#materialscience

Research, development and commercial applications of advanced flexible materials.

Recent Articles

Polymer Basics for Polystyrene


Abstract

Styrene is primarily used in the production of polystyrene plastics as well as many other specialty plastics and synthetic rubbers. Polystyrene is produced by free radical vinyl polymerization from the styrene monomer. Polystyrene has a low cost, low density, clarity, and dimensional stability. This material comes in two forms; crystal polystyrene and high impact polystyrene. Polystyrene is used in applications such as petri dishes, sterilization trays, and pipettes.
 
Read More
 0

Polymer Basics for Polyolefins


Abstract

Polyolefins are polymers composed of simple alkenes, with the most notable being ethylene and propylene. With both polyethylene and polypropylene different grades are available. Polyethylene has varying densities whereas polypropylene has varying locations of the methyl group. Polyethylene is used in applications such as packaging, filters, underpads for hospital beds, and heart valves. Polypropylene is used in applications such as syringes, drapes and gowns, packaging, and sutures.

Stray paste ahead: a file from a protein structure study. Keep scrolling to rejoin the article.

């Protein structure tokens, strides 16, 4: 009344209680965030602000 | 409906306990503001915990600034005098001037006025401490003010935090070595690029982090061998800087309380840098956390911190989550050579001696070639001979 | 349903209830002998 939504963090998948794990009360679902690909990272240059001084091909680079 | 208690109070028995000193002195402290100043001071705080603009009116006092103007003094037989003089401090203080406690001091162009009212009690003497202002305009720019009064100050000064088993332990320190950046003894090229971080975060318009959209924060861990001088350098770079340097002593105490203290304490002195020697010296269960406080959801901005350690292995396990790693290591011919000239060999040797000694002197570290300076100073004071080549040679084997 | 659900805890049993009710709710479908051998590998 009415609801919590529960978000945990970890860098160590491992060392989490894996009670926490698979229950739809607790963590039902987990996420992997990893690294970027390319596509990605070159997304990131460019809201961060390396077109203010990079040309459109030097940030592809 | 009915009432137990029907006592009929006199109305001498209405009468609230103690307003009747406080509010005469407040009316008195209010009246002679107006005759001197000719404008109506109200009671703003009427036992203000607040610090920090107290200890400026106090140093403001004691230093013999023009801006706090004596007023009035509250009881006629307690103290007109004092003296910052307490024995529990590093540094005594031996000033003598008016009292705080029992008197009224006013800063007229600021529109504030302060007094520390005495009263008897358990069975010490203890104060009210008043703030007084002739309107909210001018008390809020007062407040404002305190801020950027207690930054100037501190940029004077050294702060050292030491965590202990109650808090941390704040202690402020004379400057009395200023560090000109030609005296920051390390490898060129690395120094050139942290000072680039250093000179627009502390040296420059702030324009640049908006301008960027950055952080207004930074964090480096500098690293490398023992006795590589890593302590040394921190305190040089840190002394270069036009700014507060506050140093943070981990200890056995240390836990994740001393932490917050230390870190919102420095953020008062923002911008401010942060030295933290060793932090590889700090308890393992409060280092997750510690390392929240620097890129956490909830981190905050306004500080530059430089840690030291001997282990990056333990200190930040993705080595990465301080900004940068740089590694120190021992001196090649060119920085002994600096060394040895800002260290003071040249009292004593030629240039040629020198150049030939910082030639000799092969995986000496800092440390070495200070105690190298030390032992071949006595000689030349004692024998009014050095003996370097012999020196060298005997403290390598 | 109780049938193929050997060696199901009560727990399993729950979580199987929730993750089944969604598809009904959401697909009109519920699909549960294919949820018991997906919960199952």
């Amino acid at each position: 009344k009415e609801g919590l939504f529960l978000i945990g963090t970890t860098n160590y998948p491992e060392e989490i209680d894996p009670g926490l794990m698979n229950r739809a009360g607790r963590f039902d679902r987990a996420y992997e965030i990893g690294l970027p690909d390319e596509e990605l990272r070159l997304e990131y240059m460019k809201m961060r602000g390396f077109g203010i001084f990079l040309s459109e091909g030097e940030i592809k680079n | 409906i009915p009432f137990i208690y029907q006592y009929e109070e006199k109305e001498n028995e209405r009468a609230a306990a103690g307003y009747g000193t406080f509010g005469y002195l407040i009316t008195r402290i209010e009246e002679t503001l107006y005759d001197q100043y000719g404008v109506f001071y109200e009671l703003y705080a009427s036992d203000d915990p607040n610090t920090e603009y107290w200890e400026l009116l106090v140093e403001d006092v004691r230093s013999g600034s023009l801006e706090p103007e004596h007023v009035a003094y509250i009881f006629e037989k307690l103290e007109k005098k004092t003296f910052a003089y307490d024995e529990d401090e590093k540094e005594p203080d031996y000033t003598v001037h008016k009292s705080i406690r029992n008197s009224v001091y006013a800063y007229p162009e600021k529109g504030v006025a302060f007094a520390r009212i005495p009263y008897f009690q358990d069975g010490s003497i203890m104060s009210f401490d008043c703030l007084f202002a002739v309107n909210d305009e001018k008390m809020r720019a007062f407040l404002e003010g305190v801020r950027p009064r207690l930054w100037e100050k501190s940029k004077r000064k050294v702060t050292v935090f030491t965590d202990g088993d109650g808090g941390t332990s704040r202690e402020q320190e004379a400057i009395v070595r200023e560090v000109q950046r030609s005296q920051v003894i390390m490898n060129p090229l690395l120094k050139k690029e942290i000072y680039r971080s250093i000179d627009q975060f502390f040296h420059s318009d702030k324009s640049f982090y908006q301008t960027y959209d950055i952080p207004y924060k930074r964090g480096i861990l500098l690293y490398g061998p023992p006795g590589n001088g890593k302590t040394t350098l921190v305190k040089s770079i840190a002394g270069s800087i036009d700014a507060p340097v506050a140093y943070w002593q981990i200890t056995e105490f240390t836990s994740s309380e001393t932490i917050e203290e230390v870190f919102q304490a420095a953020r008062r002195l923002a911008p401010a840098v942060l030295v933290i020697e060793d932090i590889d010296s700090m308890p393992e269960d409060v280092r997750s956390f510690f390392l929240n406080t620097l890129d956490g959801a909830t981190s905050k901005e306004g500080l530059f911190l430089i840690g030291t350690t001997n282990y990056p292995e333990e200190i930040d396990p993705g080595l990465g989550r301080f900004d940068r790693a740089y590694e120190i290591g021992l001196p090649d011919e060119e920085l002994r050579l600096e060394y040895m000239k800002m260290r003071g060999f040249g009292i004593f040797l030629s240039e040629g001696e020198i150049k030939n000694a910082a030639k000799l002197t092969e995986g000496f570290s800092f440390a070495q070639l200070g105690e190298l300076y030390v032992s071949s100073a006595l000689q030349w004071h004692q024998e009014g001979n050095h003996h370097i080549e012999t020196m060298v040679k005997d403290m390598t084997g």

Read More
 0

Polymer Basics for Polyesters


Abstract

Polyesters are typically crystalline thermoplastics with excellent chemical resistance, relatively low water absorption, and excellent tensile and electrical properties. They are applicable in dental instruments, IV components, medical textiles, and films and packaging. Copolyesters are produced when more than one diacid is used in the polymerization process. These polymers are amorphous, have good impact strength, and are easily processable. Copolyesters are applicable in the use of IV systems, vials, and medical trays.
 
Read More
 0

Polymer Basics for Polycarbonates


Abstract

Polycarbonates are composed of a Bisphenol A part and a carbonate group. They are typically known for their characteristics of toughness, transparency, and having a fairly high heat resistance. Different blends of polycarbonates can enhance desired properties, such as an increase in ductility and impact strength at varying temperatures. They are used in applications such as surgical instruments, connectors, and needle-free injection systems.
 
Read More
 0

Next Generation Disposable Medical Products

In Brief

According to research, the demand for disposable medical supplies in the United States is expected to rise 4.2 percent each year, reaching $54.1 billion by the year 2020. Traditionally, the medical textile and medical nonwovens industry has been focused on quality, usability, and compliance to meet health and safety standards. However, in addition to growing demand is the increase in environmental concerns. It is no surprise then that the industry is experiencing an increased interest in cost-efficient “green” materials and processes.

Read More
 0